One of the “new” buzz words around is industry 4.0 – It creates some specific hype in manufacturing because the industry starts talking about smart factories. The term refers to no less then the fourth industrial revolution. As in all previous industrial revolutions experts expect an increased living standard, more efficiency and better productivity.

little history lesson:
  • 1st industrial revolution: around 1760, UK, transformation from hand craft to machinery, increasing use of steam power, coal replaced wood
  • 2nd industrial revolution: around 1860, UK / US / Germany, mass production Ford Model T, Car manufacturing Carl Benz
  • 3rd industrial revolution: around 1970, US, first programmable logic controllers, Automotive
  • 4th industrial revolution: 2012, globally, total interconnection, digital conjunction between all areas involved in the production area


What does industry 4.0 mean?

Roland Berger describe: “industry 4.0 emphasises the idea of consistent digitisation and linking of all productive units in an economy.”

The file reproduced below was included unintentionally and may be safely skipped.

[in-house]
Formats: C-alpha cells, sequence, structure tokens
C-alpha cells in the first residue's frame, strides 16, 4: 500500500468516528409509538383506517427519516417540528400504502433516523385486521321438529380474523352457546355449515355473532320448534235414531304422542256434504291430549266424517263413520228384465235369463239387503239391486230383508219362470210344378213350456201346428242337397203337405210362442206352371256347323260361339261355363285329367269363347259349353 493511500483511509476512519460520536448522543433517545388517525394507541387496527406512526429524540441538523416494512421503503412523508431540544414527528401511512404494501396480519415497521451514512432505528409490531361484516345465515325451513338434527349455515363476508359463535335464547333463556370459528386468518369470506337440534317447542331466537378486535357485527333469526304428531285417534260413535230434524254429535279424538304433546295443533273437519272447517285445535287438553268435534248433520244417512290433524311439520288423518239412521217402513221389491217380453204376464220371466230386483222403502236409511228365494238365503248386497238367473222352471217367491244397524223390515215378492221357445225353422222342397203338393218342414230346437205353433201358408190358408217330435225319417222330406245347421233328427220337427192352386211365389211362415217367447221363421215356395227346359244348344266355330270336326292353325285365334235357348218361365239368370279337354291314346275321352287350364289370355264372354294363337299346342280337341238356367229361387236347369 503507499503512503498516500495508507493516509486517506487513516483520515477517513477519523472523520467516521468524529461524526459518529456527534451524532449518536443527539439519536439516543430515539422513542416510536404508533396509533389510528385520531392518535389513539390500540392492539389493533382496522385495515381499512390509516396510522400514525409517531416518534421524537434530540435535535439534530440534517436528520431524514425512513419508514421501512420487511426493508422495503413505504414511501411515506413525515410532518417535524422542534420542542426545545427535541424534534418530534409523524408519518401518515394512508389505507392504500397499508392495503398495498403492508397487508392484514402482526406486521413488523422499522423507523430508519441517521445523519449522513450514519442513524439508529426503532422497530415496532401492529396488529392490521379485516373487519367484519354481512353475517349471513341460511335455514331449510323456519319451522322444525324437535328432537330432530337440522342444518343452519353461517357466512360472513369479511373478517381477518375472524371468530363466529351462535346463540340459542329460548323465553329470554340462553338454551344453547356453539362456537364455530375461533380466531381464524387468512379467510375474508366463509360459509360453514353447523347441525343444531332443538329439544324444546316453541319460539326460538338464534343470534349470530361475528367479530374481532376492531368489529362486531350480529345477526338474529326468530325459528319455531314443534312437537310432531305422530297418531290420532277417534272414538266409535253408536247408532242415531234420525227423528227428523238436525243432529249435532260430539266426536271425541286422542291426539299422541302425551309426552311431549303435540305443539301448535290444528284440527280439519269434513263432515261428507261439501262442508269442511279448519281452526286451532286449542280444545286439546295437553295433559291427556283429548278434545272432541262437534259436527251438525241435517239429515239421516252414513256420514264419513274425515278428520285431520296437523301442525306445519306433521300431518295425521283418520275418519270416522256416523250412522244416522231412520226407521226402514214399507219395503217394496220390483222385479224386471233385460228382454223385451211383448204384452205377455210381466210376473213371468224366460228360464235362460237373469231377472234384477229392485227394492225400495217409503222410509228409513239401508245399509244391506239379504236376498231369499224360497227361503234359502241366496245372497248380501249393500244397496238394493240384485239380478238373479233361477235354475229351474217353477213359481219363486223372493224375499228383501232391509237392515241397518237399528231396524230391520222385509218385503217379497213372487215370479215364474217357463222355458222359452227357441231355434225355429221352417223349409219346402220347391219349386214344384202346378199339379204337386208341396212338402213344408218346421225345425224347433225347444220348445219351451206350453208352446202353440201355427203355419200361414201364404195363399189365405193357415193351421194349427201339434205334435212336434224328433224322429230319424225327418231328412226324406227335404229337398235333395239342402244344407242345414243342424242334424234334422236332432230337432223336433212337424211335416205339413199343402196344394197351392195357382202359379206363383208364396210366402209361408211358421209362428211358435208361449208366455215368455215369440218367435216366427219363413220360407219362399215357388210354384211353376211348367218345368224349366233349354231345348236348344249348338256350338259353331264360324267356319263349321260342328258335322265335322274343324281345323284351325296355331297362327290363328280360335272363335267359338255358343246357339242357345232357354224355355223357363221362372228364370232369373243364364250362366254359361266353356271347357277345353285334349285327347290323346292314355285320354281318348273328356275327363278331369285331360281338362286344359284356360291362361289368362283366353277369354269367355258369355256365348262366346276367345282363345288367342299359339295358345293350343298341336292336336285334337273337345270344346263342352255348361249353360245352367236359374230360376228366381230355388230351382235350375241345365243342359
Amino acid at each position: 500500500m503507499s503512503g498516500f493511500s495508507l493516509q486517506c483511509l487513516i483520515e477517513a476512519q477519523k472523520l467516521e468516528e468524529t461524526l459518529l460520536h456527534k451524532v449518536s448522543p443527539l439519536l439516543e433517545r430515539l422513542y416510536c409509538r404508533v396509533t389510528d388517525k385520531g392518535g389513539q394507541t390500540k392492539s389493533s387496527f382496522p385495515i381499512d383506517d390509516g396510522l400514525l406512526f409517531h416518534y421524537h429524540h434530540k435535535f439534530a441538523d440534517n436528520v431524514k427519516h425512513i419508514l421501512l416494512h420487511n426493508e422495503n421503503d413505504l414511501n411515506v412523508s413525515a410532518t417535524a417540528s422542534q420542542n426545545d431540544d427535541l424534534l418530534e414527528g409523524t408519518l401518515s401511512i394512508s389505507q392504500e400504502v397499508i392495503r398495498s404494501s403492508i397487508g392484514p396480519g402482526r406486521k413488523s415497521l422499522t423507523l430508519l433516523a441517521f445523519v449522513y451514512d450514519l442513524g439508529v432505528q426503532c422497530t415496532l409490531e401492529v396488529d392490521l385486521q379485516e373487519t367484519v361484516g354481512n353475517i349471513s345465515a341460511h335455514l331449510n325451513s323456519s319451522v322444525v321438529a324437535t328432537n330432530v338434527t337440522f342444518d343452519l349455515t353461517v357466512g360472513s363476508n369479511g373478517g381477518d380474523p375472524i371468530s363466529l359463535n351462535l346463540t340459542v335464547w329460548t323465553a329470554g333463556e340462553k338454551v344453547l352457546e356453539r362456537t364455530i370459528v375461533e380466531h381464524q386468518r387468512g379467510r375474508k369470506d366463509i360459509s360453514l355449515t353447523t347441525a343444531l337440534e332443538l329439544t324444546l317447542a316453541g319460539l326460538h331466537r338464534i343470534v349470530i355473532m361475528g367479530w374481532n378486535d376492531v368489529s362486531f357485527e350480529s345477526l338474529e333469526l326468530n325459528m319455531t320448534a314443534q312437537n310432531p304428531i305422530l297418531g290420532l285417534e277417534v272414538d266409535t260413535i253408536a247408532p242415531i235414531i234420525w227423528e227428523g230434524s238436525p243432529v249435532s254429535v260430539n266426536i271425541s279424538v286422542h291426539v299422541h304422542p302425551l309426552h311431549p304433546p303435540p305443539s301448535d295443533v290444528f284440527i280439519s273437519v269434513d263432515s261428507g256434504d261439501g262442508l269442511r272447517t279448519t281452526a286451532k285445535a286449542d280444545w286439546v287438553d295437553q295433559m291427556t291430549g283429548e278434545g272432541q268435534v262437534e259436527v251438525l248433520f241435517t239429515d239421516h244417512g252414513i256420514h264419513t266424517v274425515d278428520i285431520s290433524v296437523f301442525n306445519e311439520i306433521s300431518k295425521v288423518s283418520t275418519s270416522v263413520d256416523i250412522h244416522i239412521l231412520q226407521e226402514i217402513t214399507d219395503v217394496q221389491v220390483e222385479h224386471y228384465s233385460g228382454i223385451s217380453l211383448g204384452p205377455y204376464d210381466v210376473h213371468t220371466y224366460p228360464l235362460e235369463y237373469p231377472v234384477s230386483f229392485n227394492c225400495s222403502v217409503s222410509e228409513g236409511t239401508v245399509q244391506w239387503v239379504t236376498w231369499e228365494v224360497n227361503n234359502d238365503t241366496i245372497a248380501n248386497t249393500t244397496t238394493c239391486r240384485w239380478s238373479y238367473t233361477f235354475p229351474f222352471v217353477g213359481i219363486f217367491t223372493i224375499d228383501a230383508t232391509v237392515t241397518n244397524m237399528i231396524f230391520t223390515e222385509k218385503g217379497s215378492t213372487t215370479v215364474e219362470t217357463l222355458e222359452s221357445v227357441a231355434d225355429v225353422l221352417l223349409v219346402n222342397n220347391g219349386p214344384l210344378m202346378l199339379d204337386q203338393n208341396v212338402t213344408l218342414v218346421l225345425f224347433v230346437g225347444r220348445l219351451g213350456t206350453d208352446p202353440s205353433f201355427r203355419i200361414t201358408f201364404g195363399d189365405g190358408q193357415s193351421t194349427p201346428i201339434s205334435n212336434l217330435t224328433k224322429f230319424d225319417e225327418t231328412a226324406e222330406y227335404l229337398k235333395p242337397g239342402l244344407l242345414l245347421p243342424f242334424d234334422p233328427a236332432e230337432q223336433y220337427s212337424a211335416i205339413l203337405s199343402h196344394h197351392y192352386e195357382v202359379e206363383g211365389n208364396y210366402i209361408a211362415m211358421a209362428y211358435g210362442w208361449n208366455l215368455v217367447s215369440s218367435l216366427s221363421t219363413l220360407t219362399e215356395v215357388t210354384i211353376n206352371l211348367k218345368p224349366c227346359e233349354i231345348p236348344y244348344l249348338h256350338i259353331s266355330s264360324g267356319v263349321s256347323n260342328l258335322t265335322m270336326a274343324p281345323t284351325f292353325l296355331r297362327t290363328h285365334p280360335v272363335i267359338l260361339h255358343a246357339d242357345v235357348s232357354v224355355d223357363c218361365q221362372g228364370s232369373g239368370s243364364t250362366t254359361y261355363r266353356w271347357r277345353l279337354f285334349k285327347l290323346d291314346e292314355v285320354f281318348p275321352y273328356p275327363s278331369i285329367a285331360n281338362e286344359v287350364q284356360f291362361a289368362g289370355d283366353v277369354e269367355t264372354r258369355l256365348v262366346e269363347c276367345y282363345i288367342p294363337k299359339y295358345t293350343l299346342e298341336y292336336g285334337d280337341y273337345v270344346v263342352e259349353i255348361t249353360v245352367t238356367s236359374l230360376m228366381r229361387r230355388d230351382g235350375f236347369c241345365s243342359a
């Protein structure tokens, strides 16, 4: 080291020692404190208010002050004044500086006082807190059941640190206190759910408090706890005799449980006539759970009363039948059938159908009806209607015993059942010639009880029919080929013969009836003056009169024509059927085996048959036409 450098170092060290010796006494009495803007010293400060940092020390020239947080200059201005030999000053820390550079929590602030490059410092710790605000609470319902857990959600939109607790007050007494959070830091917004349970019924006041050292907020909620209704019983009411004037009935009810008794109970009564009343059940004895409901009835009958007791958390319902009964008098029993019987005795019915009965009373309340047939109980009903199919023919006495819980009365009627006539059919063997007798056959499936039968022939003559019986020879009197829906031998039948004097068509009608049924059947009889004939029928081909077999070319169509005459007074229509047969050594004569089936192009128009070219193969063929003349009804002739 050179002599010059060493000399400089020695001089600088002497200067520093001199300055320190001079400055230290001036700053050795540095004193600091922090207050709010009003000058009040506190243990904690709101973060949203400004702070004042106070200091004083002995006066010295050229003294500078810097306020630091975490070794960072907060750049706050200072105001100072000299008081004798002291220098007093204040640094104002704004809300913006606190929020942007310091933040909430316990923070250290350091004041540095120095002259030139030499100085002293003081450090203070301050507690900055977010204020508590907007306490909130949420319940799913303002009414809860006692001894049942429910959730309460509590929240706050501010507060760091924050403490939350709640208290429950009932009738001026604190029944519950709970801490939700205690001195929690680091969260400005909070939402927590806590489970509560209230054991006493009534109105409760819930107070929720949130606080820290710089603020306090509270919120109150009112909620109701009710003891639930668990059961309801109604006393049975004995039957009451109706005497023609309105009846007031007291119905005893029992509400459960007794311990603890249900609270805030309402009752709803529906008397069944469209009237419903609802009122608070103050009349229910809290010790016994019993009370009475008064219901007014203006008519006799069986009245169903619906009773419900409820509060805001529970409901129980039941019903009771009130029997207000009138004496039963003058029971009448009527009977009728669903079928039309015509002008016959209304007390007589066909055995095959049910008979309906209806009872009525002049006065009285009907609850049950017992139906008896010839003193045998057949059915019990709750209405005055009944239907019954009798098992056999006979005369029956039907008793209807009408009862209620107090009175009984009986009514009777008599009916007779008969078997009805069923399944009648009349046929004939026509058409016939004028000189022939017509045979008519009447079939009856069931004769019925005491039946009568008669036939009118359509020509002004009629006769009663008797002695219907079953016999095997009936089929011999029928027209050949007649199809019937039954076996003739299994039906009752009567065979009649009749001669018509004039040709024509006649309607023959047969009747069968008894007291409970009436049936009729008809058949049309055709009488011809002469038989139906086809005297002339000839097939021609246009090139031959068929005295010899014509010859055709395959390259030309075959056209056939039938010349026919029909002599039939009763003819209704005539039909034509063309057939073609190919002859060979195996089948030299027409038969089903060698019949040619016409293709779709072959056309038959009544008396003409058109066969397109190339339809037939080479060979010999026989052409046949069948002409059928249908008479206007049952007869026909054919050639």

The basic understanding of experts is that machines get connected to the products they make. Yes absolutely the technology involved isn’t new but still offers some charm. It will be like magic if your supplies move through the factory to the next free workplace, if machines discuss amongst them the order of production or if some broken toys return to the factory and the machine knows instantly what to to.

Today we are already moving towards more individual production. For example Mercedes offers way over 100 different types of seat covers. Many products get produced in the wides diversity imaginable. In future we aren’t talking about mass production we will go back to small individual batches. This doesn’t mean that we stop producing in Asia but don’t be surprised if we get a couple more factories in Europe especially in UK or Portugal.

How does it work?

Industry 4.0 is the attempt to make factories more efficient. If you get your entire factory digital than you create a two way communication system. Tools know to which machine they belong, supplies know when and where they are needed and free machine capacity could be used for repair jobs. In the next step you could implement the entire company, sales, logistics, customer service and procurement. The result would be that the machine knows that a broken toy will be returned from Lincoln, they know when it will arrive at the factory and they know how what they need to repair. All in accordance with normal production procedures.


We will continue to bring you more updates on industry 4.0 and how to make smart factories soon.